Might and Magic: Swords of Xeen

Developer/Publisher:  New World Computing
Year Released:  1995

Review by Clint Mullins (January, 1996)
I spent some time searching for this game after seeing messages about it on the internet Role-Playing Game newsgroup. Eventually I discovered it was on a CD entitled "Might and Magic Trilogy" for the bargain price of $50 here in Australia. It appears that a group of fans were given the Might and Magic engine by New World Computing to produce their own adventure.

As far as I can judge Swords of Xeen is bigger than Darkside, the last of the Might and Magic titles, but is only mentioned on the box as an extra scenario. The CD includes Might and Magic 3 (Isles of Terra), 4 (Clouds of Xeen) and 5 ( Darkside of Xeen). I own these adventures anyway but I still purchased the combination CD as it is excellent value for a good collection of role playing games. The comments I make about gameplay in this review of Swords apply to the other three adventures as well.

You don't need a Pentium
These games will run on very low spec systems. The box suggests they will even run on a 286 with 2 meg of ram.(4 meg recommended). I have recently upgraded to a Pentium but I used to run this series very well on a 486 SX25. This will, however, make it obvious that these games are not 360 degree SVGA interactive movie epics ... but then again so what? They are beautifully constructed and amazingly addictive. I've been playing Swords while Stonekeep, Thunderscape and Crusader, No Remorse have been waiting patiently for some attention.

The World of Xeen is in deep trouble again and it falls on your shoulders once more to come to the rescue. You command a party of six adventurers. You start with a default party but I suggest you drop them off at the nearest inn and create your own. Character creation is a simple affair but you can spend a long time trying to get those roles just right. As usual you will need fighters, spellcasters and thieves. I found that fighting types who can cast spells such as paladins are a real advantage instead of barbarians or knights. Pick at least one sorcerer, one cleric and one thief. You will need them. You can create both male and female classes of different races.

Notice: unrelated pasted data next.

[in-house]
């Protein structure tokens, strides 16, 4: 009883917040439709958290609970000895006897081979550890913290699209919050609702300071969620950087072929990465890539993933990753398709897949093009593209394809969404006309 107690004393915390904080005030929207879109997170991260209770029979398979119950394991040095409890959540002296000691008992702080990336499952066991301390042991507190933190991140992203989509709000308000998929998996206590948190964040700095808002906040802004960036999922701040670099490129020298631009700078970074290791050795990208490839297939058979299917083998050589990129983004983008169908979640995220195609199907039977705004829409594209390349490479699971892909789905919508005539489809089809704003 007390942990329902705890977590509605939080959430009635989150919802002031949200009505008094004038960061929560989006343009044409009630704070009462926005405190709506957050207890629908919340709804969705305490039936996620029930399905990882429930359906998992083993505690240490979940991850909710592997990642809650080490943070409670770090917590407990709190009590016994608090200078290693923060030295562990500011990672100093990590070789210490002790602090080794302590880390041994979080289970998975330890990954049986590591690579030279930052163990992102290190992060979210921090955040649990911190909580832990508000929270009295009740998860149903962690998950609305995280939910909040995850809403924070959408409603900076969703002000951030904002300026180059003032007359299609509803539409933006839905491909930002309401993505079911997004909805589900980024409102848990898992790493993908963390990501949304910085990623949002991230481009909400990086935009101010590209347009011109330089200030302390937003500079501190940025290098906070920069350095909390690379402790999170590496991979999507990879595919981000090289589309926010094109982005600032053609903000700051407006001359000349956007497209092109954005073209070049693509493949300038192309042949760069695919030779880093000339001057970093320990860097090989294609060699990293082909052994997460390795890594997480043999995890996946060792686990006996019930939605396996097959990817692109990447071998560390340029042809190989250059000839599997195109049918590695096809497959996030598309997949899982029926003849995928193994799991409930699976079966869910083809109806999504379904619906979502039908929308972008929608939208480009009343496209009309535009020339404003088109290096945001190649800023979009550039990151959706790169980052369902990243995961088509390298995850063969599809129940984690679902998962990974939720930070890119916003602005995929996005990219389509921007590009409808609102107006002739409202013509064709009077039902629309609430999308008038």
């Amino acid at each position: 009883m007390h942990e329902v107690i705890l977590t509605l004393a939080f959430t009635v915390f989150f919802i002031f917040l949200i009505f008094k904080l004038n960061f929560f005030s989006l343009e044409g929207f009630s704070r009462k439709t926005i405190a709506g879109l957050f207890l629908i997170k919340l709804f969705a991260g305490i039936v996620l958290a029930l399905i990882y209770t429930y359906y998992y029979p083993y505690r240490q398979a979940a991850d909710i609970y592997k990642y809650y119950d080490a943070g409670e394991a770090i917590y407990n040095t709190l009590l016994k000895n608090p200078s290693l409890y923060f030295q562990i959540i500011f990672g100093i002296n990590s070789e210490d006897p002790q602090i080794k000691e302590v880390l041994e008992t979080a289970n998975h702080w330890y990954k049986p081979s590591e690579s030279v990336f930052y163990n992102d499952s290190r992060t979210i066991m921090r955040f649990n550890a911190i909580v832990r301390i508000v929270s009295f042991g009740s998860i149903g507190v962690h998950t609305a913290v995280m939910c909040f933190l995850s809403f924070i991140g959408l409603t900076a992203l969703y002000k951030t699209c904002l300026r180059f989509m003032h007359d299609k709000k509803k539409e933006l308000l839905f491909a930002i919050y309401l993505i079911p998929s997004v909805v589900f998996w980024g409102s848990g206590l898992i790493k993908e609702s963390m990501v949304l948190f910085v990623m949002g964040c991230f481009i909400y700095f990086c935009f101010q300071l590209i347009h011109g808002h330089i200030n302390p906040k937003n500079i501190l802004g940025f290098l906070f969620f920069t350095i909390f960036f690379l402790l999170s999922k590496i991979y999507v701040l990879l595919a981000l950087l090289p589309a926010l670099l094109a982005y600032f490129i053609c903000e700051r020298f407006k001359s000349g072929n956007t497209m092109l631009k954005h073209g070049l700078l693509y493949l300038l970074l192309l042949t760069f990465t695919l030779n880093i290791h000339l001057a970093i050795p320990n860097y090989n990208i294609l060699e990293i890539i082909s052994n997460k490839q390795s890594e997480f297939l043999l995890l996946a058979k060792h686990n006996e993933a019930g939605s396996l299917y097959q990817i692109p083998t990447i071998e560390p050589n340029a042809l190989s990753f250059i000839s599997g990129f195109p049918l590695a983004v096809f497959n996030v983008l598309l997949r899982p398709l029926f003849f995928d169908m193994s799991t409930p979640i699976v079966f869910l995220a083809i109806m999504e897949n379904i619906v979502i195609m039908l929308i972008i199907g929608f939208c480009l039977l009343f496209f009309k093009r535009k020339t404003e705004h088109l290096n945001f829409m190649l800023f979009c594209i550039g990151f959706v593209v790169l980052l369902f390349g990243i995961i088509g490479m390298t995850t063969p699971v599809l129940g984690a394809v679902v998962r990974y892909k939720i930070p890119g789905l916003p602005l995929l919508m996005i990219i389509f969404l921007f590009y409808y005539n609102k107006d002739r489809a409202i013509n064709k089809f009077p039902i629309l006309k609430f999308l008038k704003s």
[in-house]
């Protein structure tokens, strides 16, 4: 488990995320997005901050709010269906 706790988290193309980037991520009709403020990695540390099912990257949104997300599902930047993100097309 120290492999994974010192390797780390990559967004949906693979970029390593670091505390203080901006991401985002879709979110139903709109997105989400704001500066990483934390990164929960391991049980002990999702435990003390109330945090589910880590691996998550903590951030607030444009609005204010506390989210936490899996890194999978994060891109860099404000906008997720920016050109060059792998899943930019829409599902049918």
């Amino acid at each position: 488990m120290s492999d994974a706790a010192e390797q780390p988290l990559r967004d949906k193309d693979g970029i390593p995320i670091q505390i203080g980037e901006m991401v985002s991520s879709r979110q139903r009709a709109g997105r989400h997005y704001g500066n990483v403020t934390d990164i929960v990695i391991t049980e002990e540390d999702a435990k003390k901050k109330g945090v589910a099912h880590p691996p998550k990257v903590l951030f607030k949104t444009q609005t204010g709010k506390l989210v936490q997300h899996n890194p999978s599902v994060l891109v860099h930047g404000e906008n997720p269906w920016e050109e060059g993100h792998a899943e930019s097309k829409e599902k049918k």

Combat is turn based with a suitably useful interface from which you can attack, change equipment, use special objects, cast spells or run away. There is a vast amount of special armours, weapons, charms, medallions and special quest objects. You are given many mini-quests which are recorded in your journal and quest objects go to a special menu so that you cannot accidentally throw them at some big, hairy ogre.

No frills ... but lots of thrills
The graphics are very two dimensional and the animation is rather dated but they are colourful and have a cartoon like quality. The main game window is approximately one third of the screen. Sound too, is quite basic but functional. When approaching the cities you may encounter a full screen graphic of a guard who sounds very much like Arnie in Terminator 2. Be warned ... if you are not carrying a pass he will tell you to leave with a VERY strong expletive.

The gameplay, however, is what counts and I have always enjoyed these games. Certain areas of the game are just too hard at lower experience levels, but you will quickly discover which and there always seems to be somewhere else to explore. There are magic wells scattered liberally throughout the game world where you can get temporarily increased powers. This involves quite a bit of to-ing and fro-ing as you replenish your skills. There is also a very useful spell that enables you to teleport to the spot where you first set it. The spell's name is "Lloyd's Beacon". In Swords you are prevented from returning to the city of Hart early in the game ... if you cast this spell in the city before leaving you will not regret it later.

Navigation and skills
Auto mapping is a good old fashioned top down affair with coordinates to help you find your way around. There is also a spell that will reveal areas you have not yet visited. This is very useful! Another nice touch is that even though you have the experience points you do not go up a level until you can find a trainer. He wants money too, no free rides here, and he may not have the skills to train you past a certain level.

The puzzles in the game are quite varied from riddles and anagrams to secret doors and levers. None would be too taxing for regular role-players but would be a challenge nevertheless. The emphasis is balanced nicely between combat, puzzles and exploration. Compared with the previous games about half the monsters are new. One series of monsters are morphs and change to another form when you hit them, I thought this was a interesting idea.

A Mighty game package
All the games in this package install to your hard drive and will not play off the CD. Clouds and Darkside (4 and 5) can be installed together to make a mighty World of Xeen. If you have the space I suggest you do this as there are more subquests AND you can flit between the two worlds gaining experience as you go.

If you enjoyed the Might and Magic series you will enjoy Swords of Xeen. If anything, I think it may be slightly tougher than the rest of the series and the puzzles a little more devious. It was, after all, written by a group of gamers. I'm not sure if it is available anywhere else except the trilogy CD, but 4 good games at such a price is great value. On the other hand, if you want something in a similar vein but more up to date checkout Anvil of Dawn by the same company. It is brilliant (but that's another story). rating:  

Copyright © Clint Mullins 1996. All rights reserved.

System requirements:
Swords of Xeen is on the Might and Magic Trilogy 286, 2MB RAM (4MB recommended), 15 MB hard drive space, CD-ROM, DOS 5.0, VGA